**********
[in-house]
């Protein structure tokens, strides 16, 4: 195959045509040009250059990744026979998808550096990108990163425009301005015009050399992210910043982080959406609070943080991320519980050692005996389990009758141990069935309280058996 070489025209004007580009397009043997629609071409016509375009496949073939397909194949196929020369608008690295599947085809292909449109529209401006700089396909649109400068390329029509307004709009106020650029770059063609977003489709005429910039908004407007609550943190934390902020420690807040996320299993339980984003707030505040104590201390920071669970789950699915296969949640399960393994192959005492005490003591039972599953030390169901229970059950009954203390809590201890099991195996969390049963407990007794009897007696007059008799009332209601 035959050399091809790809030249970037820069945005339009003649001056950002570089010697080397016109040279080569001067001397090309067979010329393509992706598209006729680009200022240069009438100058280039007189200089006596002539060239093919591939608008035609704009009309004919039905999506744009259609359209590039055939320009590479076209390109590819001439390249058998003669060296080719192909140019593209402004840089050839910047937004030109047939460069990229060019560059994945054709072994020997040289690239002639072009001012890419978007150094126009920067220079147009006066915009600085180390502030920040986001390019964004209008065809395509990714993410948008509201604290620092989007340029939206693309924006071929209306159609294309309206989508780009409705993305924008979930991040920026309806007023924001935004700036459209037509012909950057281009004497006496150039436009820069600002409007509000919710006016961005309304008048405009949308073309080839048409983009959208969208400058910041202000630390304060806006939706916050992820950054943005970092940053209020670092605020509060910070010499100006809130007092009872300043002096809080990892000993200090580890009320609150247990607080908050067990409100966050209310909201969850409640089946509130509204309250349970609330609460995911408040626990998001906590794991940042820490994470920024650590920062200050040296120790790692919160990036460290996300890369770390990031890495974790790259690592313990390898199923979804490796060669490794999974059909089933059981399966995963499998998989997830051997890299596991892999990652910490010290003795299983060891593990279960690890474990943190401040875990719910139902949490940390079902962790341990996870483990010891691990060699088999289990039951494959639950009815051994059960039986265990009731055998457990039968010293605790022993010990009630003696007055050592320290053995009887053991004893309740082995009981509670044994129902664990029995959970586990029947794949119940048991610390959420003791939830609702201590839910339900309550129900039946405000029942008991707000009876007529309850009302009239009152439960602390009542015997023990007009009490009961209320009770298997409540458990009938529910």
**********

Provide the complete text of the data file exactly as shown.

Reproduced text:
[in-house]
């Protein structure tokens, strides 16, 4: 195959045509040009250059990744026979998808550096990108990163425009301005015009050399992210910043982080959406609070943080991320519980050692005996389990009758141990069935309280058996 070489025209004007580009397009043997629609071409016509375009496949073939397909194949196929020369608008690295599947085809292909449109529209401006700089396909649109400068390329029509307004709009106020650029770059063609977003489709005429910039908004407007609550943190934390902020420690807040996320299993339980984003707030505040104590201390920071669970789950699915296969949640399960393994192959005492005490003591039972599953030390169901229970059950009954203390809590201890099991195996969390049963407990007794009897007696007059008799009332209601 035959050399091809790809030249970037820069945005339009003649001056950002570089010697080397016109040279080569001067001397090309067979010329393509992706598209006729680009200022240069009438100058280039007189200089006596002539060239093919591939608008035609704009009309004919039905999506744009259609359209590039055939320009590479076209390109590819001439390249058998003669060296080719192909140019593209402004840089050839910047937004030109047939460069990229060019560059994945054709072994020997040289690239002639072009001012890419978007150094126009920067220079147009006066915009600085180390502030920040986001390019964004209008065809395509990714993410948008509201604290620092989007340029939206693309924006071929209306159609294309309206989508780009409705993305924008979930991040920026309806007023924001935004700036459209037509012909950057281009004497006496150039436009820069600002409007509000919710006016961005309304008048405009949308073309080839048409983009959208969208400058910041202000630390304060806006939706916050992820950054943005970092940053209020670092605020509060910070010499100006809130007092009872300043002096809080990892000993200090580890009320609150247990607080908050067990409100966050209310909201969850409640089946509130509204309250349970609330609460995911408040626990998001906590794991940042820490994470920024650590920062200050040296120790790692919160990036460290996300890369770390990031890495974790790259690592313990390898199923979804490796060669490794999974059909089933059981399966995963499998998989997830051997890299596991892999990652910490010290003795299983060891593990279960690890474990943190401040875990719910139902949490940390079902962790341990996870483990010891691990060699088999289990039951494959639950009815051994059960039986265990009731055998457990039968010293605790022993010990009630003696007055050592320290053995009887053991004893309740082995009981509670044994129902664990029995959970586990029947794949119940048991610390959420003791939830609702201590839910339900309550129900039946405000029942008991707000009876007529309850009302009239009152439960602390009542015997023990007009009490009961209320009770298997409540458990009938529910």